Too late for this year’s legislative session but not for the September primary, Cuomo, on August 19, sent ESPA’s board a letter stating, “Per earlier conversations with my office, I write to reiterate my deep commitment to protect the rights of all New Yorkers, including those in the transgender community.” The letter arrived two days before the group’s endorsement of his reelection.
At the Pride Agenda’s Manhattan fall dinner on October 16, the governor repeated that pledge in a video message (follows at the end of story below), where he said, “Now is not the time to be complacent. Now is the time to redouble our efforts.”
Noting that the state, earlier this year, updated its policies “to make it easier for transgender New Yorkers to change their birth certificates” (ahead of New York City), Cuomo added, “But we need to do more. We need to pass GENDA.” He also committed to press for a measure prohibiting so-called conversion therapy by state-certified mental health professionals aimed at LGBT minors. That bill, too, won Assembly passage but received no vote in the Senate.
The Battle for an LGBT-Supportive State Senate
The failure of the five-member IDC Conference –– all of whom had voiced support for both GENDA and the conversion therapy ban –– to force their GOP coalition partners to allow votes on the two bills strengthened the argument among many advocates that Democratic control of the Senate was needed before either could become law.
Through much of his four years as governor, Cuomo seemed comfortable with Republicans running the Senate, but they did pose a major block to one of his key goals –– the 10-point Women’s Equality Act. There, the strengthening of abortion access rights later in pregnancy where a woman’s health is at risk sparked intractable GOP opposition.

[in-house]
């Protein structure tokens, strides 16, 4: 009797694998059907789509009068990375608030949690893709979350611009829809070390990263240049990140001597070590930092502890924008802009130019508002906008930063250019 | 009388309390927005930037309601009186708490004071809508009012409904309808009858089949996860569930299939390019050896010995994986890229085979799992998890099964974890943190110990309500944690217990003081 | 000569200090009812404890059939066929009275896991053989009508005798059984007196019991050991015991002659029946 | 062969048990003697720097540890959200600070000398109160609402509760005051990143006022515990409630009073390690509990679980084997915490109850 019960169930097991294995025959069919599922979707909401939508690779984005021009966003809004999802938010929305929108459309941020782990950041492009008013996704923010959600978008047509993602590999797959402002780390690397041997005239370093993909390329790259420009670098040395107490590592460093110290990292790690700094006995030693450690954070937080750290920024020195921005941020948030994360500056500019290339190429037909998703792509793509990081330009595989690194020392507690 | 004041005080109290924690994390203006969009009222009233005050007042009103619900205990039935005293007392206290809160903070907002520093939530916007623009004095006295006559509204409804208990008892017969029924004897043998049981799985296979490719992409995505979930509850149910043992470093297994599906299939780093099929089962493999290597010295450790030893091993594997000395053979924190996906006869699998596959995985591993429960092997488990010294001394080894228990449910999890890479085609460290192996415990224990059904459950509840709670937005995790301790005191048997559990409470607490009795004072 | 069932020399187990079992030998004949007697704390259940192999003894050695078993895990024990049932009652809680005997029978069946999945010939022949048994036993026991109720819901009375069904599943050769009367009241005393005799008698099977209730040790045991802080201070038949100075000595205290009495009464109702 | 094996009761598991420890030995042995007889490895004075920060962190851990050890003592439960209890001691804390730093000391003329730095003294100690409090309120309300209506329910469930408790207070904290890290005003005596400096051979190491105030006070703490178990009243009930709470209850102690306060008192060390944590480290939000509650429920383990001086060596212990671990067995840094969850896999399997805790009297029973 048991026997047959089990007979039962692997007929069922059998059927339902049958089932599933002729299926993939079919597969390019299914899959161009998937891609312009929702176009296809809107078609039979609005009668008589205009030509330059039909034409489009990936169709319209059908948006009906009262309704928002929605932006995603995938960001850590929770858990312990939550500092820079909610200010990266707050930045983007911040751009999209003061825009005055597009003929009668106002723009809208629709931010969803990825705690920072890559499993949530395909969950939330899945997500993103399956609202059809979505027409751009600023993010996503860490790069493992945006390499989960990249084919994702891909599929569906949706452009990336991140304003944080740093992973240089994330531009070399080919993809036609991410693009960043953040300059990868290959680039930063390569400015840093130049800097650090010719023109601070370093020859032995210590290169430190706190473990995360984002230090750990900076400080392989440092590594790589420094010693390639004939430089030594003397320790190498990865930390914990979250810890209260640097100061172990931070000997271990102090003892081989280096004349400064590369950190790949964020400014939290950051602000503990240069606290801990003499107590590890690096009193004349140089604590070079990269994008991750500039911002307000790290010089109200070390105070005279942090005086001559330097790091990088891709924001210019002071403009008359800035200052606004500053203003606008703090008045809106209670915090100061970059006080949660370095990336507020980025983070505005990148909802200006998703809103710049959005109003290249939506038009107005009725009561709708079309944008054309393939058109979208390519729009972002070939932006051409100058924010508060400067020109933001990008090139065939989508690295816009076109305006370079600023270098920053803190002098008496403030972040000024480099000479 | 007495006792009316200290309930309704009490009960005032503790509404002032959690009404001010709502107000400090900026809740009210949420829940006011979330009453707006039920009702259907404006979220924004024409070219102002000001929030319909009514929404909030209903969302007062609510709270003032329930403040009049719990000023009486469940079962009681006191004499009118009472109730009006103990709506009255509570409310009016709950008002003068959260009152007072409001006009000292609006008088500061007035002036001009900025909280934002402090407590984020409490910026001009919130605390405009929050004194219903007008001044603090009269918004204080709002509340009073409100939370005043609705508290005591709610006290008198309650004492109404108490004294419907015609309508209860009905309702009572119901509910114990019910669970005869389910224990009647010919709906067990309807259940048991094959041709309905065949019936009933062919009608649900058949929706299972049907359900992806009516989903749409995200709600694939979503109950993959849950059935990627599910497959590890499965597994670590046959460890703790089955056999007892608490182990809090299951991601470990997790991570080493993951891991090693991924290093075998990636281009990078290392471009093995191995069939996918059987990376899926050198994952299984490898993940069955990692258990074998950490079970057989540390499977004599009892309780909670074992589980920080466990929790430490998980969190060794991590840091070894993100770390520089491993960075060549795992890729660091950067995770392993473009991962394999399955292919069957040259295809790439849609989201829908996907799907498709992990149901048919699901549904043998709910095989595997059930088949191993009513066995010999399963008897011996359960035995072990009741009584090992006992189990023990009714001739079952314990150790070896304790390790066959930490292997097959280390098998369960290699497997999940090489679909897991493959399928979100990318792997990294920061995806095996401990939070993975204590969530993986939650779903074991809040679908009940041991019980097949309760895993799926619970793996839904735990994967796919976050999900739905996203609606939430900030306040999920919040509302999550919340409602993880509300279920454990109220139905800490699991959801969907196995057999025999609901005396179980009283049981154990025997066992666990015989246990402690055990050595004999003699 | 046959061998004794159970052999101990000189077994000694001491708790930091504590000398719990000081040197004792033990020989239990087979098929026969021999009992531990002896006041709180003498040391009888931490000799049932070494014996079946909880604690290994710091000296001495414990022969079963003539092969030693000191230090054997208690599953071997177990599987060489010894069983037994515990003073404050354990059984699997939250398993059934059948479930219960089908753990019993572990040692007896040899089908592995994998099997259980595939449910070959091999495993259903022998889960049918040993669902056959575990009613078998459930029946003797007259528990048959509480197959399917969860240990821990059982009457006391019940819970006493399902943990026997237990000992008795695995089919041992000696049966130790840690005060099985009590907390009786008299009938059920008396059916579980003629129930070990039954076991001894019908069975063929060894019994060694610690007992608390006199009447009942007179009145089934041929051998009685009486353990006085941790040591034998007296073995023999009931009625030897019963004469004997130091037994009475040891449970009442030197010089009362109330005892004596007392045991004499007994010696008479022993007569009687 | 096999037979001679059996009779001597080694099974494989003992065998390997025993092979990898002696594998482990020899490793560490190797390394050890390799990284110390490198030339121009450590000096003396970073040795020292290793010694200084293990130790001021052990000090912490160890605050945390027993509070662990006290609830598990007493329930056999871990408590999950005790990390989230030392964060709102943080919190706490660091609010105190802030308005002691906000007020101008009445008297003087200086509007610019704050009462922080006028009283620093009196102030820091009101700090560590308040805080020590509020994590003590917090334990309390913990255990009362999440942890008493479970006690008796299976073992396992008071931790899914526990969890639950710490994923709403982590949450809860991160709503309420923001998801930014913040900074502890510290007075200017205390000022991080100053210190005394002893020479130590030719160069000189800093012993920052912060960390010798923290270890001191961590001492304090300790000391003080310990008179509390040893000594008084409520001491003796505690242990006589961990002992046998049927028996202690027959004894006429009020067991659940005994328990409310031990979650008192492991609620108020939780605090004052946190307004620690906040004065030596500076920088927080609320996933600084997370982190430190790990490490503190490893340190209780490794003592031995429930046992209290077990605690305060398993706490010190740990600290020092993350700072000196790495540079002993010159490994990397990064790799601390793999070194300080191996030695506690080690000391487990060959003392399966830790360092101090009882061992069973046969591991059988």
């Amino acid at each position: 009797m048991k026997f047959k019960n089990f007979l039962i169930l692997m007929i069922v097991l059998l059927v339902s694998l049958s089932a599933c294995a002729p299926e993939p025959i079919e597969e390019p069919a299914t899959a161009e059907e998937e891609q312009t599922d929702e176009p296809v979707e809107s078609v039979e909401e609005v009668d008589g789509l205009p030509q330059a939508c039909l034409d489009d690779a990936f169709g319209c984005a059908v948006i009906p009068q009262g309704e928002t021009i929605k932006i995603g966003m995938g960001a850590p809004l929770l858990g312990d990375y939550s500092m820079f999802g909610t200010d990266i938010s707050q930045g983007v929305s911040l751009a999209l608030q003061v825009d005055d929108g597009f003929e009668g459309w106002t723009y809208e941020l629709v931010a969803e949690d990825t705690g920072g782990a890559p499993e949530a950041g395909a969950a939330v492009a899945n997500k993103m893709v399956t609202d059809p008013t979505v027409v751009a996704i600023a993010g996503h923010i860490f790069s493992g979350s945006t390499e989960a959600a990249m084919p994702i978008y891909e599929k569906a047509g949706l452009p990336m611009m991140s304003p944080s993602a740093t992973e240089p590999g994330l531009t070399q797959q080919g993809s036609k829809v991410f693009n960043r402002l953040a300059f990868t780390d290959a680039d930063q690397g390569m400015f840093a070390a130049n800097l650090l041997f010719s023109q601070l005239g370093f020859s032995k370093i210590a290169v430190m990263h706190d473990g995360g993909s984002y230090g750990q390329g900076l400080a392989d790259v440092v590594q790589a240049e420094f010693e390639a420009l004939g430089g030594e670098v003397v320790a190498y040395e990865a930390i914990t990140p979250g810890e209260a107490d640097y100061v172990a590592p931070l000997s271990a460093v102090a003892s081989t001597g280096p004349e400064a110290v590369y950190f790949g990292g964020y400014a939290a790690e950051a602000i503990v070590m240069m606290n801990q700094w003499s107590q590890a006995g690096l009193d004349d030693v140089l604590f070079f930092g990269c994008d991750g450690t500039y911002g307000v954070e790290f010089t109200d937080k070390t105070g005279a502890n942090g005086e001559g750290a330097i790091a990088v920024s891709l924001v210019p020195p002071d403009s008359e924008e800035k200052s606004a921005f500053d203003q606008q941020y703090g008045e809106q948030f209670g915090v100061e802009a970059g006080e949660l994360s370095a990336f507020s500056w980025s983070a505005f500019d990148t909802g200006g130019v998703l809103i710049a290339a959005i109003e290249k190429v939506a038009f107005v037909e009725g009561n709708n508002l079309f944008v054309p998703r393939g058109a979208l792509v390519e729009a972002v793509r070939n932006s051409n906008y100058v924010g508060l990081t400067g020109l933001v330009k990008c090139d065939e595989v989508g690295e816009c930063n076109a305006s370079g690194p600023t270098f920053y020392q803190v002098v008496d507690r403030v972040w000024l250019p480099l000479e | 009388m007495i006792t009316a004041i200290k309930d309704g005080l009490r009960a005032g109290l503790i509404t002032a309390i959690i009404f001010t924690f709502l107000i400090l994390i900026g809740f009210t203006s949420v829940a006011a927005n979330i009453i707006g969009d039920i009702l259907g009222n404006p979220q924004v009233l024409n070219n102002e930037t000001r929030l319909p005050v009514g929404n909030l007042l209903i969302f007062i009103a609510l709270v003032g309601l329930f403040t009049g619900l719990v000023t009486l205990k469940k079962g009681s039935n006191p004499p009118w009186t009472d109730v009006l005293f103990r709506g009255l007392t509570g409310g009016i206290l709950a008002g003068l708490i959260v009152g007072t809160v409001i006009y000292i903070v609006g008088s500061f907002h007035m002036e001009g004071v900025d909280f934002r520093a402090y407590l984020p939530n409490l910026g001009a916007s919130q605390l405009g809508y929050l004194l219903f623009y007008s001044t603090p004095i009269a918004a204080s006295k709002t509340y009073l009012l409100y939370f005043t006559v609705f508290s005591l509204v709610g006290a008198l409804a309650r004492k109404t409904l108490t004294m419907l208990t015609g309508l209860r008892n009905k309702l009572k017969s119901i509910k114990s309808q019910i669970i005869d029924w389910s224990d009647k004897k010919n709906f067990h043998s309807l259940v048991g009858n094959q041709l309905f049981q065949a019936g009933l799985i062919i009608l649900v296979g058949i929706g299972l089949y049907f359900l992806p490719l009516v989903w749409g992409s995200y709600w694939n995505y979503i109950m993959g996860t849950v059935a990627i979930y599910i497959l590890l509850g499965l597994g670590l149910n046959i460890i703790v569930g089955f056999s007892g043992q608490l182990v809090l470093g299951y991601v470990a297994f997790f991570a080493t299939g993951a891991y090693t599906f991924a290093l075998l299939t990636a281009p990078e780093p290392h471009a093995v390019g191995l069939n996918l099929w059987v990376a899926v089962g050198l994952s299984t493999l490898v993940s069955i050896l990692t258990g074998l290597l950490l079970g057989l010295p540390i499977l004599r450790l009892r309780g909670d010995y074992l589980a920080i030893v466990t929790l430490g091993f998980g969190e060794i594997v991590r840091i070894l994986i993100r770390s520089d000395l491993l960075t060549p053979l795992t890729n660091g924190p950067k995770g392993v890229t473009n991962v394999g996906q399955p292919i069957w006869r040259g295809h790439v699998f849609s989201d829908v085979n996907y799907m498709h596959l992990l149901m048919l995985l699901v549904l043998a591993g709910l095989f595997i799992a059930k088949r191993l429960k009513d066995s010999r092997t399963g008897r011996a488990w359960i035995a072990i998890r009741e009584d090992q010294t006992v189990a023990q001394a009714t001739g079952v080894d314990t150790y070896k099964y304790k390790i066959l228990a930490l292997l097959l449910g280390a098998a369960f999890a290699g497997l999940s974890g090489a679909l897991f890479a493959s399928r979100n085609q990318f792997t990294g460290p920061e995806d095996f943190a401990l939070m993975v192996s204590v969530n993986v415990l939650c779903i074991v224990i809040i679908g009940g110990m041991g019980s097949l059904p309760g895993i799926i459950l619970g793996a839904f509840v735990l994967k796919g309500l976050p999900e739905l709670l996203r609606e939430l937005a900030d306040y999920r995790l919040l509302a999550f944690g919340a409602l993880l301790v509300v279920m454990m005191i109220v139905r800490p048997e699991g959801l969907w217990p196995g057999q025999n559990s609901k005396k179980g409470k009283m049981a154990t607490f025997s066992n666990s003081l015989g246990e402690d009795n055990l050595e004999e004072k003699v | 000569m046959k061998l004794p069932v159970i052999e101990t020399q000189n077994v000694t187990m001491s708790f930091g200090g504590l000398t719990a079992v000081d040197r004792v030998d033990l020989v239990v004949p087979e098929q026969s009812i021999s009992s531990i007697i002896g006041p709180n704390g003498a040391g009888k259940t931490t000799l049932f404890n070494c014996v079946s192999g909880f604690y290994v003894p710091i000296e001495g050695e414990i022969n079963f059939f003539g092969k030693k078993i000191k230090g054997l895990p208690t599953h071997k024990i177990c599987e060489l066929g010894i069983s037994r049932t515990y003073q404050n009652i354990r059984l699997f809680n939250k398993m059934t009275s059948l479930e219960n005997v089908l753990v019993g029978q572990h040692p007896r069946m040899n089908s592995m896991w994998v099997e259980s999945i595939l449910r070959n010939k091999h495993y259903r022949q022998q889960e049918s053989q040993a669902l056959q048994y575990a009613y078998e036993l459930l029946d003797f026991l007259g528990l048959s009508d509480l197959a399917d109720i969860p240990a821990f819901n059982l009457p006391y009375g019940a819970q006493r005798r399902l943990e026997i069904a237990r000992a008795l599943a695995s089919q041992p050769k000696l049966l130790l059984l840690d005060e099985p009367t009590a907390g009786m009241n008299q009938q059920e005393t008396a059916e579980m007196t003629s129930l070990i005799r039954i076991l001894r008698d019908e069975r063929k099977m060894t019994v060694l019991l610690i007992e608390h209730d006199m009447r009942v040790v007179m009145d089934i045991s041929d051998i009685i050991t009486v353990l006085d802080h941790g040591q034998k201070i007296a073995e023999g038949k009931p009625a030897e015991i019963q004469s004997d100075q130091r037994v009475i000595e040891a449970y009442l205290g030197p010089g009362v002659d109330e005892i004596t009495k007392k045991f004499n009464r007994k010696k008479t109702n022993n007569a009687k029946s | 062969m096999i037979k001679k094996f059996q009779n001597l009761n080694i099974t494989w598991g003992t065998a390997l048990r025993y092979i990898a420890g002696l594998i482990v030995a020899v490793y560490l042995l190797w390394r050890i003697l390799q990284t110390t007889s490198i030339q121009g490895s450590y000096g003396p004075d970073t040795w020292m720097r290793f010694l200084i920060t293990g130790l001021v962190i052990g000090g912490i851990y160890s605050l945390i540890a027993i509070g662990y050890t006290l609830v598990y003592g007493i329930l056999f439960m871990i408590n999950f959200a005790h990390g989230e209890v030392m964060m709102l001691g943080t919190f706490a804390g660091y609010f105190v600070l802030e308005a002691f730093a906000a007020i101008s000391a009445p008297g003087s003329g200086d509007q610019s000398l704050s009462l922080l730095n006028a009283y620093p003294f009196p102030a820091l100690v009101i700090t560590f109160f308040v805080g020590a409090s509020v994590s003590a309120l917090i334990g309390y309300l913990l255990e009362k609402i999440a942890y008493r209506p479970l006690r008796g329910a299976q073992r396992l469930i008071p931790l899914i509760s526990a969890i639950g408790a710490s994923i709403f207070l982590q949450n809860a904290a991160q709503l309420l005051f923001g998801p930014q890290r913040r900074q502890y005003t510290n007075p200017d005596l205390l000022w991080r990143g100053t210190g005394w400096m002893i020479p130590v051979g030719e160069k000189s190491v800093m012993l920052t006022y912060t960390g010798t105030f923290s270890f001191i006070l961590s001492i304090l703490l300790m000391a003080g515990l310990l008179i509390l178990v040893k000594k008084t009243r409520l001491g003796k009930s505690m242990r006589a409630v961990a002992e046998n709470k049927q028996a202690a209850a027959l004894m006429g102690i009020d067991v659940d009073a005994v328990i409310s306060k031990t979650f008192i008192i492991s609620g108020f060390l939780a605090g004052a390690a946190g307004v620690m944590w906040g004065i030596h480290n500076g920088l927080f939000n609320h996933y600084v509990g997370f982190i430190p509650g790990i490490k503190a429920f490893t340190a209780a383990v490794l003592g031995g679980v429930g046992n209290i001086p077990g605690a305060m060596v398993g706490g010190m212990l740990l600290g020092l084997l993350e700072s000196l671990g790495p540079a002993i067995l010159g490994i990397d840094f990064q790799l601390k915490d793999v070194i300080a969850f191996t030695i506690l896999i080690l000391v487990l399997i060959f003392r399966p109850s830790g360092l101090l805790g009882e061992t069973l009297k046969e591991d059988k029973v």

If that were not enough for the governor to conclude he needed to press for Democratic Senate control in the November elections, the Working Families Party threat in the spring to endorse Teachout instead of Cuomo led to a brokered deal in which he committed to work for such a flip. Shortly thereafter, the IDC announced it had reached agreement with the Democratic Conference to return to the party fold come January.
Since then, there has been grumbling that Cuomo was not living up to his end of the bargain. Though he has slowly gotten around to endorsing Democrats in the handful of districts that are truly contested, he has largely left the task of personal appearances with those candidates to his lieutenant governor candidate, Kathy Hochul. As the New York Times noted, at a recent Long Island rally where he endorsed Adrienne Esposito, the Democratic candidate for an open seat, she was not given a speaking role.
The weakness of the Democratic slate, however, may be as much a factor as the governor’s lukewarm efforts. Three upstate Democratic incumbents –– Terry Gipson, Cecilia Tkaczyk, and Ted O’Brien –– are currently trailing their Republican challengers by double-digit margins, according to recent Siena College polls, which also put Esposito behind by 27 points on Long Island. Democrats appear to be pinning hopes on Democrat Justin Wagner’s ability to pick up the seat being vacated by retiring Republican Greg Ball, but, in the third open contest for a seat currently held by a Republican –– George Maziarz, also retiring –– Capital New York pointed to a poll by labor groups that has the Democrat, Johnny Destino, down by 17 points.
Democratic hopes in the Senate are also complicated by Simcha Felder, a socially conservative Brooklyn Orthodox Jew hostile to LGBT rights who was elected as a Democrat but caucuses with the Republicans separate from the IDC. What he would do if his seat were the deciding vote on who holds the majority next year is unknown.
Finally, there is Mark Grisanti, the two-term Buffalo-area Republican who lost his party’s primary in September but is running on the Independence Party line and is very much still in the mix for November 4. Grisanti was one of the four Republicans Cuomo brought on board for the marriage equality vote in 2011 and the governor clearly feels bound by his commitment then not to support challenges to reelection bids among that quartet. In fact, he said he has not ruled out the possibility of actually endorsing Grisanti.